Like Democrats ready to re-intervene in the economy at the first sign of crisis, the neocons' continuing state of red-alert readiness—whether directed at China, Russia, or the Middle East—provides a go-to set of policy prescriptions, expertise, and action items whenever the latest "holiday from history" comes crashing to a halt. George W. Bush's "humble" foreign policy approach, however sincere it might have been, was no substitute on Sept. 12 for an offensive strategy backed by a well-worn worldview. By 2002, Bush's foreign policy was little different than what a President McCain's might have looked like and, not uncoincidentally, McCainite National Greatness Conservatives went from being prime candidates for defecting from the Republican Party to the in-flight ideological officers of Air Force One.

The problems with their approach should be evident by now, but are worth repeating. Perpetually exaggerating threats leads to, well, perpetual exaggerations, whether about a bad guy's wickedness or a good guy's virtue. On such faulty edifices are constructed unnecessary wars, those most murderous of foreign policy mistakes. In October 2001, McCain, a longtime Iraq hawk, told David Letterman that "some of this anthrax may—and I emphasize may—have come from Iraq." And the senator has long been a supporter of disgraced Iraqi National Congress schemer Ahmad Chalabi.

So take care when the would-be commander in chief says "we are all Georgians" (a rhetorical flourish made goofy by the fact that not all Georgians are even Georgians). McCain may indeed have a usable, just-add-water approach to Russia (consider that his calls to kick Russia out of the G8 went from being crazy-sounding to a distinct possibility within a few short months), but after nearly seven years of seeing a McCain-lite foreign policy in practice, our burden of proof should shift back to the boys who perpetually cry wolf.

Matt Welch is editor in chief of reason and author of McCain: The Myth of a Maverick.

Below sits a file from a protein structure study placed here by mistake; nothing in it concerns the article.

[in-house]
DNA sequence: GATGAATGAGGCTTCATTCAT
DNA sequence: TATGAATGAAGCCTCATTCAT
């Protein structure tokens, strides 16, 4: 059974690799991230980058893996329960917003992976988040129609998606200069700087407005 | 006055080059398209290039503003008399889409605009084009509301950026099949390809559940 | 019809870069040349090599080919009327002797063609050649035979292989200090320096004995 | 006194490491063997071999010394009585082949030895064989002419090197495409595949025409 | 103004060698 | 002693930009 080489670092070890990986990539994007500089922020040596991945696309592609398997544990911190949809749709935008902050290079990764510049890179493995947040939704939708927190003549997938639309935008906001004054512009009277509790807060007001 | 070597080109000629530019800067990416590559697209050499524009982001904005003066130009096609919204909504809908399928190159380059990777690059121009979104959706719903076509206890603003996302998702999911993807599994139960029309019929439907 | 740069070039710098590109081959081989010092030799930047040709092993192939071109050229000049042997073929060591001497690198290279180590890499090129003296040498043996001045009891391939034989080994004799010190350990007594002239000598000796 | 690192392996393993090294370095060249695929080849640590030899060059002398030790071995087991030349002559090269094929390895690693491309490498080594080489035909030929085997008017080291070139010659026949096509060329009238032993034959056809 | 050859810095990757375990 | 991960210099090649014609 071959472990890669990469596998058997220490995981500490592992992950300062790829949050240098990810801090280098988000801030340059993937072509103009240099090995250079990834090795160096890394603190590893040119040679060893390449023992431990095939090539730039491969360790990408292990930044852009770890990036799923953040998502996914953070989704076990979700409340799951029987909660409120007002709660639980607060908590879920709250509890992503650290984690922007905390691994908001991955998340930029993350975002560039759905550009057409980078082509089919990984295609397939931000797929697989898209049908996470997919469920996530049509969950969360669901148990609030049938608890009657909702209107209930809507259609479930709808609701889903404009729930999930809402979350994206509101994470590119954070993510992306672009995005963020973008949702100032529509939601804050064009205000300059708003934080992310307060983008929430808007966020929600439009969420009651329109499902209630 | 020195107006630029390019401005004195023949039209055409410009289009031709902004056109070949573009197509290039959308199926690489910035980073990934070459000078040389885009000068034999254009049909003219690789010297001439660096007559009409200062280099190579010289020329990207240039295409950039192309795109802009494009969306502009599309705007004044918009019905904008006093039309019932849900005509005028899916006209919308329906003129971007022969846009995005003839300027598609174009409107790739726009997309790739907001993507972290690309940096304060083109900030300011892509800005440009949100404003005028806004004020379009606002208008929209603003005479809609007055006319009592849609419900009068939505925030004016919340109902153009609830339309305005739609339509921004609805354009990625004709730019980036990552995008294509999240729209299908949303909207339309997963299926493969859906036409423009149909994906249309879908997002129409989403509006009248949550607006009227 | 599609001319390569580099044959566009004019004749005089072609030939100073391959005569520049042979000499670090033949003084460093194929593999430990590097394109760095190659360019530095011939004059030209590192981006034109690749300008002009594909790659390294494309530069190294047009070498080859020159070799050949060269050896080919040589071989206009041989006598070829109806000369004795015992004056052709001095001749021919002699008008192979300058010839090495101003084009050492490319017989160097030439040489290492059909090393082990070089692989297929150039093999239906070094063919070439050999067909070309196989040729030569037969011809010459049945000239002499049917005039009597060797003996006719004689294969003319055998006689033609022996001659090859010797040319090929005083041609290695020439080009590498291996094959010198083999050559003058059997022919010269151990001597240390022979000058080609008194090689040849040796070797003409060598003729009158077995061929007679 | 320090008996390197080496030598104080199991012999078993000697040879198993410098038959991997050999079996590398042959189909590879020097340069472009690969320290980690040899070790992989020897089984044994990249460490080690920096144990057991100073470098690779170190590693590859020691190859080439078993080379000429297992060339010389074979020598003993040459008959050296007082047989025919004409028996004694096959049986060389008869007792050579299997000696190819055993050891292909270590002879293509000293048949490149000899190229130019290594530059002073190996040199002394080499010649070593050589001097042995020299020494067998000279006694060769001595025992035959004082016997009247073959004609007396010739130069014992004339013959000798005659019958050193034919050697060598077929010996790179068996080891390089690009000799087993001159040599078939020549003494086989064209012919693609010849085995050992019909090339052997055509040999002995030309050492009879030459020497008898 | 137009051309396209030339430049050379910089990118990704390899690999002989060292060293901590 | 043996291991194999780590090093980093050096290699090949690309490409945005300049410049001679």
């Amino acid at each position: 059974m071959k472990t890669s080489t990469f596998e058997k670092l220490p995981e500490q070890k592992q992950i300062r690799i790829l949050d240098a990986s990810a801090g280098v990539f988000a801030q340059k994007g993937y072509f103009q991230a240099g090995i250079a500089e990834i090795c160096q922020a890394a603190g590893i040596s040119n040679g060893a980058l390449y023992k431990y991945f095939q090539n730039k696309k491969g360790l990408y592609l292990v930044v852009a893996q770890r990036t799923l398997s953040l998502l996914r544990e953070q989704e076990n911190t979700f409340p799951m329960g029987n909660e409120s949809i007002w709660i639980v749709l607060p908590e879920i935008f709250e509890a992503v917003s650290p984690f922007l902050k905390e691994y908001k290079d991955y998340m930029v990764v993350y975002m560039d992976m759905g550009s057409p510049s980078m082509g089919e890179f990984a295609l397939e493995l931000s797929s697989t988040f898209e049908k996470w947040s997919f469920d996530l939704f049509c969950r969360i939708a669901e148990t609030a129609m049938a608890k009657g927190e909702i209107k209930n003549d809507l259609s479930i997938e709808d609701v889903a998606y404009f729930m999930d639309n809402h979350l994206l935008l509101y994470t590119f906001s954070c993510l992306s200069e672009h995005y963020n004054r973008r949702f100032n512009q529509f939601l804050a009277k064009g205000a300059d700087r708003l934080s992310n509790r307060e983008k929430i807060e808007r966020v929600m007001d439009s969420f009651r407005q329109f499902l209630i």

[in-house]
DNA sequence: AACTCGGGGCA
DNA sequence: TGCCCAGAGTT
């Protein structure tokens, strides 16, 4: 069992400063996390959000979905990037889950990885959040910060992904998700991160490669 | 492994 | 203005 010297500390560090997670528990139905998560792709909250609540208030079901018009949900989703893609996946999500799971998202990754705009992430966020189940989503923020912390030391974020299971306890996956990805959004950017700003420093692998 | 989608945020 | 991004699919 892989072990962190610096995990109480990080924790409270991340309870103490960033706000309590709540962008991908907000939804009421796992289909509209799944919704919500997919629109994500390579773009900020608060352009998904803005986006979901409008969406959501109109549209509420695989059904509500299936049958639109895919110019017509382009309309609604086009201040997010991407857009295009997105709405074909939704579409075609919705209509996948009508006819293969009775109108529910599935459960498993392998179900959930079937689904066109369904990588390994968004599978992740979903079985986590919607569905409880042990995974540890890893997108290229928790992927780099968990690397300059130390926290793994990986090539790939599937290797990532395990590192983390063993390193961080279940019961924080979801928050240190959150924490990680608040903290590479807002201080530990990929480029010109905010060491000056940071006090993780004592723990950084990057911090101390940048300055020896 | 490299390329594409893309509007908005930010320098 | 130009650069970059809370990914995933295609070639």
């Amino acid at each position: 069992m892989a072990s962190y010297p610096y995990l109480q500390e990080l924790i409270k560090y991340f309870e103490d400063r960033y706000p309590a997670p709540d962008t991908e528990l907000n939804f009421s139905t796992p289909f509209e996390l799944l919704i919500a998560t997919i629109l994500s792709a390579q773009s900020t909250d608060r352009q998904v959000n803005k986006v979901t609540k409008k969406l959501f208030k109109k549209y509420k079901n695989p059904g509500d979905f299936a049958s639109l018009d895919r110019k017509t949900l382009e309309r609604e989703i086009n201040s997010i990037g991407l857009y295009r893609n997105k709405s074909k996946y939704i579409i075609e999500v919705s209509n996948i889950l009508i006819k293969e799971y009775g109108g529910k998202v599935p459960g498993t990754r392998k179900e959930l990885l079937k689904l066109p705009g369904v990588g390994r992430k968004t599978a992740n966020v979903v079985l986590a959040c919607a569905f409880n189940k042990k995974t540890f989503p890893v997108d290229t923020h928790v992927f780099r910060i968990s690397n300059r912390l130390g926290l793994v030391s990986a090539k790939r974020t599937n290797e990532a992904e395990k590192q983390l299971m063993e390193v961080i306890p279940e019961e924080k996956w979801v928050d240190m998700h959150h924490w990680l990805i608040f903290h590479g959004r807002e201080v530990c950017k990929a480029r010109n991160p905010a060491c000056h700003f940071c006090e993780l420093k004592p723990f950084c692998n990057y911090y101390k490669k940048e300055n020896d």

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  1. Shouldn’t Hainan at least count?

  2. I think it really must be pointed out here that while not nearly as rhetorically grandiose, Obama’s policy prescriptions for Georgia are certainly on a similar page, and would if enacted lead to a military conflict. I fear that without such mention we risk falling into perpetuating the misconception that the Republicans have the franchise on imperialist interventionism – and that Obama has no such designs bubbling in his head, however nascent. To call for sanctions against Sudan, China, and now most recently a hasty NATO alliance with Georgia on the heels of this conflict may not have the stink of Iraq, or the bluster of big stick rhetoric, but make no mistake, they are calls for war.

  3. Over the weekend one of my friends remarked that “We should never have been allied with Georgia in the first place!” I expressed surprise, not knowing that we were formally allied with Georgia. “Of course we are,” he said, “they applied for admittance to the NATO!”

    Just goes to prove that there’s nuttiness all over this issue.

  4. Munich! Appeasement! HITLER!

  5. Declaring something to be THE most dangerous, most serious crisis is a statement of priorities, like when McCain declared Iraq’s WMDs to be the most serious threat we faced. So much more serious than the ongoing war against the Taliban and Al Qaeda, apparently, since he supported moving troops and material (especially the special forces and UAVs that in such demand) from Afghanistan to Iraq. While the merits of that judgement can be debated, there can be no question that he was making a judgement about priorities, and came to the same conclusion as the admdinistration. As Admiral Mullen said, “We do what we must in Iraq; we do what we can in Afghanistan.”

    It isn’t just that McCain is a hothead who gets his juices flowing about whichever baddie is in the news that day. If that were the case, he wouldln’t have been agitating for an Iraq invasion on 9/12. Whatever conflict or challenge is going to get the American public to support the global-scale cofrontations he’s long wanted, he defines as the most serious.

  6. The Jews provoked this crisis because they were mad about Putin wrestling power away from their oligarchs, just like they turned on Stalin when he was powerful enough to get rid of them.

    The world is run by Jews.

  7. Ohh, Russian nationalism AND anti-semitism! Never seen that combo before.

  8. Speaking of setting priorities…

    If you don’t see a difference, at least a quantitative difference, between the hawkishness of Obama and McCain, you’re not paying attention.

    Calling for an embargo on Sudan, calling for the invasion and open-ended occupation of Iraq; same-same, right?